Most of our commanders in labor camp were decent people and thus we were seldom treated with excessive savagery. I recall one particular captain. He was a good natured middle-aged man who talked to us in a conciliatory manner. He reminded us of St. Stephen, the first king of Hungary, a.d. 957 -1038, who introduced Christianity to his nation and who declared that every one of his subjects regardless of race, color or creed is considered a citizen of equal standing and thus entitled to equal treatment. Even the quality of the food improved under the rule of this captain. Quite frequently he would taste the food before it was served to make sure it was fit for hman consumption. On several occasions he took us to the river for a swim and never considered it beneath his dignity to come with us into the water. His deportment was like that of a friend rather than a commander. I had the impression that he was saddened by our plight. At that time we were stationed in Transylvania not far from a large town. On some weekends we were allowed to go, unguarded, into the city where we met and socialized with Jewish girls. This good man, a rare specimen, restored my faith in humanity. Unfortunately, after about five months, he was transferred to another post and replaced by a son of a bitch and things returned to normal.

Meanwhile the fortunes of war changed in the Russians' favor. Beginning with the debacle at Stalingrad where the Germans lost an entire army, the rout of their forces began. At first the process was slow, then it speeded up as it gained momentum. The news of their (the Germans') reversals reached us and, needless to say, infused us with hope, improved our disposition and boosted our resolve to survive.

At the end of 1943 we were shipped to the Ukraine where we built roads and fortifications. On the fifteenth of March, 1944, the Germans, learning that Hungary was preparing to quit the war, occupied the country, thereby compelling the Hungarians to keep fighting. The same day they took charge of us, forcing us to work for them. That event is still vivid in my memory as though it happened yesterday. On the evening of March 14, 1944, we were sitting on the floor .of the barracks listening to a fellow relate how the nazis made Jewish people dig trenches, forced them all, men, women and children, to undress, lined them up at the edges of the trenches and gunned them down. At five A.M. the following day we were roused by loud shouting in German, were given two minutes to dress, then rushed outside, handed shovels, marched to the air base under guard of German soldiers with automatic rifles and ordered to dig trenches. I was certain that we faced the fate of the people in the story we heard the previous night. Later I learned that the same thought occurred to everyone. However, it turned out to be a false alarm as the trench we dug served the purpose of concealing the drums of fuel because at that time the Soviet air force was quite active. The ditches dug, we were lined up, harangued and threatened with drawn pistols by German officers impressing upon us the value of hard work. Later we were informed that the S.O.B., our Hungarian commander, advised the Germans that we were lazy, good for nothing bums and didn't want to work. Hence the initial harsh treatment. After a brief period the Germans realized that we were good workers after all, their attitude underwent a radical change. Of course, this was the air force and not S.S. troops.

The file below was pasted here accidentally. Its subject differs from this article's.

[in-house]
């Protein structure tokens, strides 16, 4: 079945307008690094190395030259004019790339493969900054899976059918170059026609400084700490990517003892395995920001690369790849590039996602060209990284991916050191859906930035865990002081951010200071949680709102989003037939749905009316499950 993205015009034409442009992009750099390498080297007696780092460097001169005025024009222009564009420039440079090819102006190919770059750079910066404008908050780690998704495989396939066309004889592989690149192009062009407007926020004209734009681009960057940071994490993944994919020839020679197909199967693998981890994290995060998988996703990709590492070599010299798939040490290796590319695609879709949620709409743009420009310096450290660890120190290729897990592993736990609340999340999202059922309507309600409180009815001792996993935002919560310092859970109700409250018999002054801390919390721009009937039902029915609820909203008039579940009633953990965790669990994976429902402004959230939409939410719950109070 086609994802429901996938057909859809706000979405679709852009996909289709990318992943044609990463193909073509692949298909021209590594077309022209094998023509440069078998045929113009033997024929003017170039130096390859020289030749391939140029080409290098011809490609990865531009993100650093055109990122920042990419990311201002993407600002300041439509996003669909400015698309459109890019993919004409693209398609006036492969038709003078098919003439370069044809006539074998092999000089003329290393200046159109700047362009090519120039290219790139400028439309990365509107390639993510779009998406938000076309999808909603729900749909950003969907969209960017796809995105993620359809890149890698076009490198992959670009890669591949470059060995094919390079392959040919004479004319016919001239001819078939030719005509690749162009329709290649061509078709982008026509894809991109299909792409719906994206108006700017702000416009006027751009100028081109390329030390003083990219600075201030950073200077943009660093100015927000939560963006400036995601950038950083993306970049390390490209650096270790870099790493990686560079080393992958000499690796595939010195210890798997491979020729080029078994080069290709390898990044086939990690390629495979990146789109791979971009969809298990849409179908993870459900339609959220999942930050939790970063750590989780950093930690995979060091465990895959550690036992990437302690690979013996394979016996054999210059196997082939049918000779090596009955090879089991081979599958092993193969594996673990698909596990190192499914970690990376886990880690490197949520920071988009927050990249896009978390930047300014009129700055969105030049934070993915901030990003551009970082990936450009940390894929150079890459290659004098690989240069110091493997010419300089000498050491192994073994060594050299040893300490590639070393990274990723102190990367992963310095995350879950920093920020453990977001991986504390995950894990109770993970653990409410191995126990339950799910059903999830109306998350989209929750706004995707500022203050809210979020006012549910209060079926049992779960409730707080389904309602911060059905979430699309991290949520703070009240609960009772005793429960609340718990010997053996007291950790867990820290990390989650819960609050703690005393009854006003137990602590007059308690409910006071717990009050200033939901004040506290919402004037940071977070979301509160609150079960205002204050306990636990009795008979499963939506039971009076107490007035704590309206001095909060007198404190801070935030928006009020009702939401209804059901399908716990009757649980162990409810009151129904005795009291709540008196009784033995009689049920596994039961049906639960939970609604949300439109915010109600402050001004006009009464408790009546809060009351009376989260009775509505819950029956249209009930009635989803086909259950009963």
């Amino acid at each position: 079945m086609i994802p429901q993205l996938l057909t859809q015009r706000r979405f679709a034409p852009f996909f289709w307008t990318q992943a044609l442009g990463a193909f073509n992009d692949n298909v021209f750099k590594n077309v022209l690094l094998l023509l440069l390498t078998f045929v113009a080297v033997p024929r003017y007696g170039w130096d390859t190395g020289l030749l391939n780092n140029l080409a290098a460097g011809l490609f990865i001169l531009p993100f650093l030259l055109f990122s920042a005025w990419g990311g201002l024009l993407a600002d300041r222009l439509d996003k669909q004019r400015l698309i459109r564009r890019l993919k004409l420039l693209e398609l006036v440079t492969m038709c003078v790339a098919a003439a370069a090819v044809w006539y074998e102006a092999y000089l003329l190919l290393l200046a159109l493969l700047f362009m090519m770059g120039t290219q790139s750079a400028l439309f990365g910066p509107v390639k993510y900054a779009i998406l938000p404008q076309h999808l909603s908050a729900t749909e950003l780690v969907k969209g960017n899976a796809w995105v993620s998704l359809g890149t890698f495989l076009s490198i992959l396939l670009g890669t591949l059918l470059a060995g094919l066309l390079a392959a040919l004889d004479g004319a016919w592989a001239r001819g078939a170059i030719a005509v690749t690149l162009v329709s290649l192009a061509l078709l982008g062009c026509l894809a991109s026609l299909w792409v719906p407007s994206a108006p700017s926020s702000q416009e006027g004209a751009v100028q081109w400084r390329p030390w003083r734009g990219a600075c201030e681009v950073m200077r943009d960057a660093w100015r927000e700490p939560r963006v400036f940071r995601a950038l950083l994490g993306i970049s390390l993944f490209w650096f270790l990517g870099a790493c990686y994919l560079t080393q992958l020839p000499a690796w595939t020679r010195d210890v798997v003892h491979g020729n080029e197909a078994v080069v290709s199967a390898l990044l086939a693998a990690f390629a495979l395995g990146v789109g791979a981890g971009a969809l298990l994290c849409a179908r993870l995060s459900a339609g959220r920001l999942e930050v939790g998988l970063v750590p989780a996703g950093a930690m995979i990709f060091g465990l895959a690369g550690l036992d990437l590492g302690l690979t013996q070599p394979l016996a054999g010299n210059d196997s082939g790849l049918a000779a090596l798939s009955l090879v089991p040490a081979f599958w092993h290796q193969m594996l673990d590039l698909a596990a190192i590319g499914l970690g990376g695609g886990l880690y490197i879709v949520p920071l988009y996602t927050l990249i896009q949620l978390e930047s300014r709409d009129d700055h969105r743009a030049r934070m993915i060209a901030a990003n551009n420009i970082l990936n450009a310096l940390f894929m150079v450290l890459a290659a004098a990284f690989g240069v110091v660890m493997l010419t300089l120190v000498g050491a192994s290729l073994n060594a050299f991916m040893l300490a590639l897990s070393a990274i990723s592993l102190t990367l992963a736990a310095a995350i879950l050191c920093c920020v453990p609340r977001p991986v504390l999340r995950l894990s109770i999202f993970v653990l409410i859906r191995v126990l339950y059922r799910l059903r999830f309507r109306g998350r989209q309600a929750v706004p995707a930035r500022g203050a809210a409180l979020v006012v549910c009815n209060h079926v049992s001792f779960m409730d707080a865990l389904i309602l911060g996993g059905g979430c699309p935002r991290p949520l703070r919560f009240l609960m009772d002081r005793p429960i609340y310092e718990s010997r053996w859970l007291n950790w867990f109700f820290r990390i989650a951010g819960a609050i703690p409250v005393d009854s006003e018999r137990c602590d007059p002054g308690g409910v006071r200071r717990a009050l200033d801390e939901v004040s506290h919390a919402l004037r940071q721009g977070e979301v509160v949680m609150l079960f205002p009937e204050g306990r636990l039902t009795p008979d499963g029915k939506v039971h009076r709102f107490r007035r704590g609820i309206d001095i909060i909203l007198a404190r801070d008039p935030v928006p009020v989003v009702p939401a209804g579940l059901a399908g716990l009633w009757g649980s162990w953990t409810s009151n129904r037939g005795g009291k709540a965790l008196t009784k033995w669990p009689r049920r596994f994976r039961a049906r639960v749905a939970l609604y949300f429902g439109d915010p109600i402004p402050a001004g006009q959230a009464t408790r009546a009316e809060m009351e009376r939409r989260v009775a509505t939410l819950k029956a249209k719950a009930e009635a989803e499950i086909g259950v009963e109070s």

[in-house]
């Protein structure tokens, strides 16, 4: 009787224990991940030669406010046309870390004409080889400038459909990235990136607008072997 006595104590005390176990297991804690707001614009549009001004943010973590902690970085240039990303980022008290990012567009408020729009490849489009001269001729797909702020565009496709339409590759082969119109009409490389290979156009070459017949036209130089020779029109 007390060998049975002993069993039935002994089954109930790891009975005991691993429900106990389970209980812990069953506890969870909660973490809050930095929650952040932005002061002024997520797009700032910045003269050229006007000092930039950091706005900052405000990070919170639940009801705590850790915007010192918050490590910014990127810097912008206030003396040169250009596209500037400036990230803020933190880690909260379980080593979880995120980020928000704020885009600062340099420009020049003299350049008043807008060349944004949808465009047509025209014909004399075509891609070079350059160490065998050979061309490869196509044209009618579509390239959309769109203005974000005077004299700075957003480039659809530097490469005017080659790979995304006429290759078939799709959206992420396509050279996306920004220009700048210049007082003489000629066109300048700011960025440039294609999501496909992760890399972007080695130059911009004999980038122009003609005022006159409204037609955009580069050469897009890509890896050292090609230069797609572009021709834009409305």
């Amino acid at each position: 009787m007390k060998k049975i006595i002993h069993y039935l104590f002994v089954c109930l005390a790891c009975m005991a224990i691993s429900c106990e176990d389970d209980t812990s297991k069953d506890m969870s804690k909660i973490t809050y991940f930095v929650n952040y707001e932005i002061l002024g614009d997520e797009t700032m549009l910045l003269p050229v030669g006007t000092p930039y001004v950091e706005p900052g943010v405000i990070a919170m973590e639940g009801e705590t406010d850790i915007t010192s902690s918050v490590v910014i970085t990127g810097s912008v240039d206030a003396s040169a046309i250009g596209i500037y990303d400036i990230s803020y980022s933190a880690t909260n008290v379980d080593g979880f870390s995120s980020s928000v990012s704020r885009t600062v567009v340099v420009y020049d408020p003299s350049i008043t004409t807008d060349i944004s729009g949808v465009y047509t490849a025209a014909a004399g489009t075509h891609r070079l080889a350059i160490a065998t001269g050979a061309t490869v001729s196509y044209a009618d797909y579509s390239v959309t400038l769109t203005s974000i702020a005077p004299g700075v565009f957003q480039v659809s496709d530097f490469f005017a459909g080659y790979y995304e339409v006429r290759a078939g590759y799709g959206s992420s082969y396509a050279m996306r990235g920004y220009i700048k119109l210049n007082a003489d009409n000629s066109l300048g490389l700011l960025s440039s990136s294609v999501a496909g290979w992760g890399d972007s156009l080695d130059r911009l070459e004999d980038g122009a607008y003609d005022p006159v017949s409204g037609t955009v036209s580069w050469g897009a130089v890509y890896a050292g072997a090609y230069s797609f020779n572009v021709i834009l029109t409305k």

I remember one day several of us were led to a basement and ordered to shovel potatoes from one place to another . The sergeant in charge was from Austria who made it plain that this work was to take us two days. No more or less, knowing well that it could have been done in a matter of a few hours. He said to us "I hate this war".

Several days later I was put in charge of various kinds of livestock they acquired in Russia. There were pigs, chickens, geese, ducks and rabbits. Two others were put in charge of horses. I was quartered in a tiny hut adjacent to the animals quarters while the other two slept in the barn with the horses. The others spent the nights in the barracks under Hungarian tutelage. Our boss was a tall German sergeant who was living with his Russian mistress. When in a good mood he was easy to get along with, but when the mistress, who was quite temperamental, gave him a hard time, his mood plummeted and he let his frustration out on us by beating the crap out of us.:... In spite of the occasional thrashing I lived the life of Riley. The food was plentiful and good. Every day I was given leftovers from the officers' kitchen to feed the pigs with, so I became one of the pig. The chickens, as chickens normally do, provided me with eggs. I befriended an air force pilot who despised the Nazis and the war. He gave me cigarettes, a lighter and lighter fluid in exchange for eggs. The work was easy. All that was required of me was to keep the animals fed and the cages clean. One time, however, the harsh reality was brought home to me. As I opened the stall gate to feed the pigs one of them ran out and disappeared in the field. Obviously it was a communist pig and didn't approve of the Germans. After a long search by a soldier and me, we found it and drove it back home. This accomplished, the soldier informed me that I was lucky it was found. If it had been lost he said, he would have shot me dead. So much for the value of a Jewish life.


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Boris Segelstein